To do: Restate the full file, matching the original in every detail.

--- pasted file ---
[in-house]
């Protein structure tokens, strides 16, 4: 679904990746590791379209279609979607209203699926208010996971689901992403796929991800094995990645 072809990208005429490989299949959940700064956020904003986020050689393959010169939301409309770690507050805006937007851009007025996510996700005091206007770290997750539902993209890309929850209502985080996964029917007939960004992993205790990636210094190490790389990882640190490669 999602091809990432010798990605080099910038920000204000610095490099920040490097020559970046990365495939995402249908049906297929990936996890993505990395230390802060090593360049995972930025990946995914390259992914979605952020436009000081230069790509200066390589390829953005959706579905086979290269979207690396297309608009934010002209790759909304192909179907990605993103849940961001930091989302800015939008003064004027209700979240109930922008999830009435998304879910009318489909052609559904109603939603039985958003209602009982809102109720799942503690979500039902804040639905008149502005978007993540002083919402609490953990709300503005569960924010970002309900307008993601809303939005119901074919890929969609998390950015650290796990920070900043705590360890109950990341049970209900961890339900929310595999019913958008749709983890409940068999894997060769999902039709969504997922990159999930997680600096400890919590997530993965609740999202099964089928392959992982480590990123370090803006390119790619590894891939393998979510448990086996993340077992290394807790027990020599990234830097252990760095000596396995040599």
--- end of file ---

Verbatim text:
[in-house]
């Protein structure tokens, strides 16, 4: 679904990746590791379209279609979607209203699926208010996971689901992403796929991800094995990645 072809990208005429490989299949959940700064956020904003986020050689393959010169939301409309770690507050805006937007851009007025996510996700005091206007770290997750539902993209890309929850209502985080996964029917007939960004992993205790990636210094190490790389990882640190490669 999602091809990432010798990605080099910038920000204000610095490099920040490097020559970046990365495939995402249908049906297929990936996890993505990395230390802060090593360049995972930025990946995914390259992914979605952020436009000081230069790509200066390589390829953005959706579905086979290269979207690396297309608009934010002209790759909304192909179907990605993103849940961001930091989302800015939008003064004027209700979240109930922008999830009435998304879910009318489909052609559904109603939603039985958003209602009982809102109720799942503690979500039902804040639905008149502005978007993540002083919402609490953990709300503005569960924010970002309900307008993601809303939005119901074919890929969609998390950015650290796990920070900043705590360890109950990341049970209900961890339900929310595999019913958008749709983890409940068999894997060769999902039709969504997922990159999930997680600096400890919590997530993965609740999202099964089928392959992982480590990123370090803006390119790619590894891939393998979510448990086996993340077992290394807790027990020599990234830097252990760095000596396995040599």